Where in the world did that plague come from? How was it spawned, how did it grow into such a mal-formed but unforgettable monstrosity? We have answers today. Continue reading »

Dec 192022
 

(Last week we published our friend Gonzo‘s report on Day One of the recent Decibel Metal & Beer Fest in Denver, and now we’ve got his write-up on the second day’s performances and beers.)

Day 2 at any festival always comes with a price – exhaustion, overstimulation, tinnitus, alcohol poisoning, IBS… the possible danger is almost limitless. But so is the potential for having a truly amazing time worth writing about.

For the second day of Decibel Metal & Beer Fest in Denver earlier this month, things could’ve easily gone in any direction for this humble scribe. Continue reading »

Dec 132022
 

(Our Denver-based contributor Gonzo was in the right place at the right time for the Denver edition of the Decibel Metal & Beer Fest on December 2-3, and kindly provided us the following glowing report, complete with pairings and tqsting notes.)

Few pairings are quite as fine as loud music and weapons-grade fermented beverages.

And perhaps no publication has a better grasp of that fine tandem than Decibel, one of the few print magazines in heavy music that’s still going strong. Fortunately for those of us in the Rocky Mountains (and a good chunk of intrepid travelers), the good folks at Decibel announced this year that they’d be bringing their celebrated Metal & Beer Fest to Denver for the first time.

After soldiering through a glorious 48 hours of incredible music and outstanding ales, IPAs, stouts, lagers, porters, and everything in between, I can confidently say Decibel found the perfect location to invade for this festival. If only my eardrums and liver would agree. Continue reading »

Dec 122022
 

 

(Hope Gould returns to NCS with this lively review of the forthcoming debut album by Boston-based black metal band Malleus.)

In 2016, Boston’s Malleus served up a wholly satisfying slab of first-wave-worship black metal with their debut EP, Storm of Witchcraft. Unmistakably channeling Bathory’s evil, primitive approach to Venömhead proto-thrash, Malleus drive their freshly sharpened necromantic blade deep into the heart of black metal’s beginnings. While many bands tap into the same necrotic root, Malleus capture a true metal vitality that is often imitated and rarely replicated.

Revisiting this approach in the subsequent tease of an EP, Night Raids, the underground was left eager for a further glimpse into their portal of the past. At long last, the sinister portal has been re-opened with the announcement of their debut full-length, The Fires of Heaven, set for release on January 27th through Armageddon Label. Continue reading »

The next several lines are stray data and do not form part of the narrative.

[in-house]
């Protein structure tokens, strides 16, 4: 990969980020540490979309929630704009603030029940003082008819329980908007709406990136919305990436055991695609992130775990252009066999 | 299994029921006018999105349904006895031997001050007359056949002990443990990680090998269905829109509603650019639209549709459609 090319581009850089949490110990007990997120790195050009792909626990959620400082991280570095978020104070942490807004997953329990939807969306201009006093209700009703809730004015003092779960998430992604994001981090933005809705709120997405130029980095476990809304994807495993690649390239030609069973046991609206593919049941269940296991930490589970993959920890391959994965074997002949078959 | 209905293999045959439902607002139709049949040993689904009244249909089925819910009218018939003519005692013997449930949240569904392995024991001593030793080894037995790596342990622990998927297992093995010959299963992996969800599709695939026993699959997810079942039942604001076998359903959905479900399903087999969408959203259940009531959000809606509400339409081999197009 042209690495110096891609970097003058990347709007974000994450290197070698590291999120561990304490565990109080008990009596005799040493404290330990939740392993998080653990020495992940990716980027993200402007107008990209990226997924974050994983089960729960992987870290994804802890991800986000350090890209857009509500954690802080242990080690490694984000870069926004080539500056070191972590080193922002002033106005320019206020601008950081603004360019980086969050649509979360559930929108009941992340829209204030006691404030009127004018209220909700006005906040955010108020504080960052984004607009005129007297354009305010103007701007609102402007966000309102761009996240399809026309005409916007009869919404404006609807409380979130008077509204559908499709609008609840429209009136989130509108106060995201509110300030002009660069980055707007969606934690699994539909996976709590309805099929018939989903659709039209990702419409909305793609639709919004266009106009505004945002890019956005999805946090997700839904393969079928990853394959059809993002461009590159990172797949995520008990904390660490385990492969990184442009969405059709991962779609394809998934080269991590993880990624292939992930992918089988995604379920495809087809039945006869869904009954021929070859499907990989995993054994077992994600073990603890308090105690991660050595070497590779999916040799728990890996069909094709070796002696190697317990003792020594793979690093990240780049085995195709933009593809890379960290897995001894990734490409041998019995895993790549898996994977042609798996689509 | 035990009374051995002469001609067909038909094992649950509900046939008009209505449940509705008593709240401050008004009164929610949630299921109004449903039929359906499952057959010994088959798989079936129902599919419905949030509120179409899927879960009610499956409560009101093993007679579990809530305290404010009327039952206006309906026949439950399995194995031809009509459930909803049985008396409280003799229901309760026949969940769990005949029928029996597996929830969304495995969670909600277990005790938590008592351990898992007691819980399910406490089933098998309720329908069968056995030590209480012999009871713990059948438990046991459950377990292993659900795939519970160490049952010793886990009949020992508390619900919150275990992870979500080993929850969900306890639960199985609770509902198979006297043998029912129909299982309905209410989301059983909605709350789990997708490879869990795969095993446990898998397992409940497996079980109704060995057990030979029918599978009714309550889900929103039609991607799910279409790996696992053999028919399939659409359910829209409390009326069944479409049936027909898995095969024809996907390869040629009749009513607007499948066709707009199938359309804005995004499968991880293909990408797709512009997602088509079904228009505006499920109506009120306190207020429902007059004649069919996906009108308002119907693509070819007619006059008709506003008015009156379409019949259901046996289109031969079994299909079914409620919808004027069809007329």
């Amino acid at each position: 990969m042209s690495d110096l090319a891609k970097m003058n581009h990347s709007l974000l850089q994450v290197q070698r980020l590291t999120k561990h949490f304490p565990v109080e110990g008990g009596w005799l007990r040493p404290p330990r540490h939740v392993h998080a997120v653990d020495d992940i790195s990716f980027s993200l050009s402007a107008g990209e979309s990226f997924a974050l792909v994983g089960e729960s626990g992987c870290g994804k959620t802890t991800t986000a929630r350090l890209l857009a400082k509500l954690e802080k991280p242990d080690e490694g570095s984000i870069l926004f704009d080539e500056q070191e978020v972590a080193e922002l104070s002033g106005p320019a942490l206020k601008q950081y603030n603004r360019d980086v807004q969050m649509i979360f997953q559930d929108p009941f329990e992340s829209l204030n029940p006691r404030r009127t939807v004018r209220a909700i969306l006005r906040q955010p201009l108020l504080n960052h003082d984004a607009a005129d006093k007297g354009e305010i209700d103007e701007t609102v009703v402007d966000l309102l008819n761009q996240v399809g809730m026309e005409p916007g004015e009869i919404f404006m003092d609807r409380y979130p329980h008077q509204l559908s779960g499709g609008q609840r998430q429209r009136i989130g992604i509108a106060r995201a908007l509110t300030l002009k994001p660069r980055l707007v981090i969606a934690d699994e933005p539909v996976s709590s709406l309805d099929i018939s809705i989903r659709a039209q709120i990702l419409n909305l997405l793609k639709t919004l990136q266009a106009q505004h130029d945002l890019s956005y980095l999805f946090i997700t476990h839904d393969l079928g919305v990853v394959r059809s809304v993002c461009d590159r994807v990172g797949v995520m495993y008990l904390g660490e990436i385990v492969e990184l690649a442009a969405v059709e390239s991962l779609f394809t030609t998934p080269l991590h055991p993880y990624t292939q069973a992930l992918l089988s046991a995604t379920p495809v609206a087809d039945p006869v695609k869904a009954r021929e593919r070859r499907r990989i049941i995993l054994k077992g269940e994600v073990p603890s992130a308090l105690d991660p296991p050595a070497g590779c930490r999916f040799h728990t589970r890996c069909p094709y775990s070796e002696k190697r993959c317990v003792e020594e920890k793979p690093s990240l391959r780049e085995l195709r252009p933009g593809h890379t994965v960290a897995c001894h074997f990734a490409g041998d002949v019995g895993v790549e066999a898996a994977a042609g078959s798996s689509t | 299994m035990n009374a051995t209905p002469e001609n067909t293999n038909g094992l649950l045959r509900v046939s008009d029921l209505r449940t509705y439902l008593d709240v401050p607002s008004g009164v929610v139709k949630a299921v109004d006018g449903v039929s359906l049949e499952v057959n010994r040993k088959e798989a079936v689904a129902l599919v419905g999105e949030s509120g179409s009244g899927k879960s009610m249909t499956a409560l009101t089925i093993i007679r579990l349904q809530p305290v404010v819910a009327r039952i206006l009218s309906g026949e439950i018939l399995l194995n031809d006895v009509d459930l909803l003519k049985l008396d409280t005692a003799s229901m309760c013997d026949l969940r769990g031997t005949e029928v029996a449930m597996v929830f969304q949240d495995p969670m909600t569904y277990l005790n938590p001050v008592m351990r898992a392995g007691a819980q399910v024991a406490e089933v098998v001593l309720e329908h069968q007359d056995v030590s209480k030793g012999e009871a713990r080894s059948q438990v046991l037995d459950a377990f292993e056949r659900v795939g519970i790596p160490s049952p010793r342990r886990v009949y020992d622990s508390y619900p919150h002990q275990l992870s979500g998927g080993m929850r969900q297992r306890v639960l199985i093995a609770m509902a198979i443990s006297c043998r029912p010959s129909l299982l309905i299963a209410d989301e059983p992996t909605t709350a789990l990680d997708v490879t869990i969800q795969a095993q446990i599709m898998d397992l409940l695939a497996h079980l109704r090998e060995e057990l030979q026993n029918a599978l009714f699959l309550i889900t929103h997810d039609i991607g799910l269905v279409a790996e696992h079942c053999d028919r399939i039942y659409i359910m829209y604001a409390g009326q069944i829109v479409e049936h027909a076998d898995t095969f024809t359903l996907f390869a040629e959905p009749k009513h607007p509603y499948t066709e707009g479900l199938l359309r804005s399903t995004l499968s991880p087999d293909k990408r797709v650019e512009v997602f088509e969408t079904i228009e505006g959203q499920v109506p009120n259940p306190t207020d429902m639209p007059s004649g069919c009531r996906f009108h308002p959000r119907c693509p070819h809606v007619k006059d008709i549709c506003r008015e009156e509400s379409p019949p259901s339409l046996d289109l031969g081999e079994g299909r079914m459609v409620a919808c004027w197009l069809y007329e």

Dec 112022
 


Antecantamenum – Melpomenë

For people who showed up here expecting to find SHADES OF BLACK on this Sunday, you will find some black and “blackened” metal in this round-up, but I decided to expand the musical boundaries. I try to compile music across many metal sub-genres on Saturdays, but couldn’t manage it yesterday because of a Zoom meeting for my fucking day job that began at 8:30 a.m. and lasted until almost 1:00 p.m. It felt like the Bataan Death March except without actual deaths (though when someone dies in a Zoom call it’s not always immediately apparent).

It’s a shame that happened, because even though we’re getting very close to the end of the year, a ton of new metal continues to roll out and I really could have used two weekend columns to highlight some of the new songs and videos instead of just this one. But this one will have to do, at least for now. However, I do believe I can follow it with another one tomorrow. Continue reading »

Dec 092022
 

(Christopher Luedtke reviews a new EP by the Vegas band HeadGore, which just dropped yesterday. Prepare to have your head gored.)

The state of music today is a frankly daunting and overwhelming landscape. In the last few years alone so many sounds have been converged, soldered, and brought together by odd arcane alchemy in very quick succession. And as this internet experiment slouches onward at lightspeed it becomes increasingly more impossible to hear it all at once, much less in individual doses. It is a thought that crosses my mind as I listen to Las Vegas, NV nocore unit HeadGore. There is a lot going on and going down, and their latest EP A MEAL FIT FOR GOD is a snapshot into the alchemy of everything.

HeadGore has been putting out bizarre iterations of grind, cybergrind, death metal, and electronic music since their 2019 split with Shitnoise Bastards. At once they are primarily a band that fits into the grind category. They do blasts, and the music is fast and noisy, but they very easily transition into the noisecore/noisegrind categories, but then will also flip a track into an electronic break or turn it into an uncomfortable, swampy melodic section. The nature of things seems to be not confining or boxing oneself in, hence nocore. And this latest release A MEAL FIT FOR GOD is the band at their most experimental yet. Continue reading »